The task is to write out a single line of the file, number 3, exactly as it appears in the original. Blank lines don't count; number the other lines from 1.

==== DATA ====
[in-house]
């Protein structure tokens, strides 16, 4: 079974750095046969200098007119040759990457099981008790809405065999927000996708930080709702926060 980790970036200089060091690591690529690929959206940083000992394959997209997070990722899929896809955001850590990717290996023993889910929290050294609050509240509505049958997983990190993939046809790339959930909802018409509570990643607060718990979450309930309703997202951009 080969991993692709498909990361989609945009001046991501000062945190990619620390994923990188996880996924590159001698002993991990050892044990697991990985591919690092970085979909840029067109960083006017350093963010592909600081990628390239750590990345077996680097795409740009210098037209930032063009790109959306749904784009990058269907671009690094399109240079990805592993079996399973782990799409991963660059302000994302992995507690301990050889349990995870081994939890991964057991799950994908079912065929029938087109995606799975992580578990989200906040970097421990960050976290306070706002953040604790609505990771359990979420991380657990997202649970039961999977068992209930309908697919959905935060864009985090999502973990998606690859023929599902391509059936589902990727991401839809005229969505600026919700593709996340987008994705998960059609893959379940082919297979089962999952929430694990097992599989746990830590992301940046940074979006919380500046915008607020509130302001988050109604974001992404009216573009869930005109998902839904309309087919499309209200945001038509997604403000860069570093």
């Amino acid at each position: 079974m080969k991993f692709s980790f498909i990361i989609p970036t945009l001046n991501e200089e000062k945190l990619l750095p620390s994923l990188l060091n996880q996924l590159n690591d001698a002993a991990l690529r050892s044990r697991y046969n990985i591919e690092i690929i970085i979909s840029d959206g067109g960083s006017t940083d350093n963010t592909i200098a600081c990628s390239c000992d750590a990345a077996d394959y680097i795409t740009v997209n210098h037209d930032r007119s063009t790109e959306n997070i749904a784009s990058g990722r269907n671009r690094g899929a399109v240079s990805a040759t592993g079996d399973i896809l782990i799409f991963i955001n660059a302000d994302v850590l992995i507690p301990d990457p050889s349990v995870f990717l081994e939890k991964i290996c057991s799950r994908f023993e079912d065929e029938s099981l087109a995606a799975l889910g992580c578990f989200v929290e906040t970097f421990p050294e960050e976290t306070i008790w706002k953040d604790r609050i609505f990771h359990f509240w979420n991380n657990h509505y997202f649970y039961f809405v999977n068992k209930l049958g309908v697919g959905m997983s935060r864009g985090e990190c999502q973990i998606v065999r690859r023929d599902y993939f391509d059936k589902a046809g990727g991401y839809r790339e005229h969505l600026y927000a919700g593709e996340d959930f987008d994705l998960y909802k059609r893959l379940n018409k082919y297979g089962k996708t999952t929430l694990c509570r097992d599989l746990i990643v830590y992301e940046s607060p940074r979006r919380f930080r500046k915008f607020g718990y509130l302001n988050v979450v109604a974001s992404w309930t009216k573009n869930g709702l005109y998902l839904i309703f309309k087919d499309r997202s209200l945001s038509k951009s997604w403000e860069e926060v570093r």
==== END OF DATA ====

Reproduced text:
């Amino acid at each position: 079974m080969k991993f692709s980790f498909i990361i989609p970036t945009l001046n991501e200089e000062k945190l990619l750095p620390s994923l990188l060091n996880q996924l590159n690591d001698a002993a991990l690529r050892s044990r697991y046969n990985i591919e690092i690929i970085i979909s840029d959206g067109g960083s006017t940083d350093n963010t592909i200098a600081c990628s390239c000992d750590a990345a077996d394959y680097i795409t740009v997209n210098h037209d930032r007119s063009t790109e959306n997070i749904a784009s990058g990722r269907n671009r690094g899929a399109v240079s990805a040759t592993g079996d399973i896809l782990i799409f991963i955001n660059a302000d994302v850590l992995i507690p301990d990457p050889s349990v995870f990717l081994e939890k991964i290996c057991s799950r994908f023993e079912d065929e029938s099981l087109a995606a799975l889910g992580c578990f989200v929290e906040t970097f421990p050294e960050e976290t306070i008790w706002k953040d604790r609050i609505f990771h359990f509240w979420n991380n657990h509505y997202f649970y039961f809405v999977n068992k209930l049958g309908v697919g959905m997983s935060r864009g985090e990190c999502q973990i998606v065999r690859r023929d599902y993939f391509d059936k589902a046809g990727g991401y839809r790339e005229h969505l600026y927000a919700g593709e996340d959930f987008d994705l998960y909802k059609r893959l379940n018409k082919y297979g089962k996708t999952t929430l694990c509570r097992d599989l746990i990643v830590y992301e940046s607060p940074r979006r919380f930080r500046k915008f607020g718990y509130l302001n988050v979450v109604a974001s992404w309930t009216k573009n869930g709702l005109y998902l839904i309703f309309k087919d499309r997202s209200l945001s038509k951009s997604w403000e860069e926060v570093r």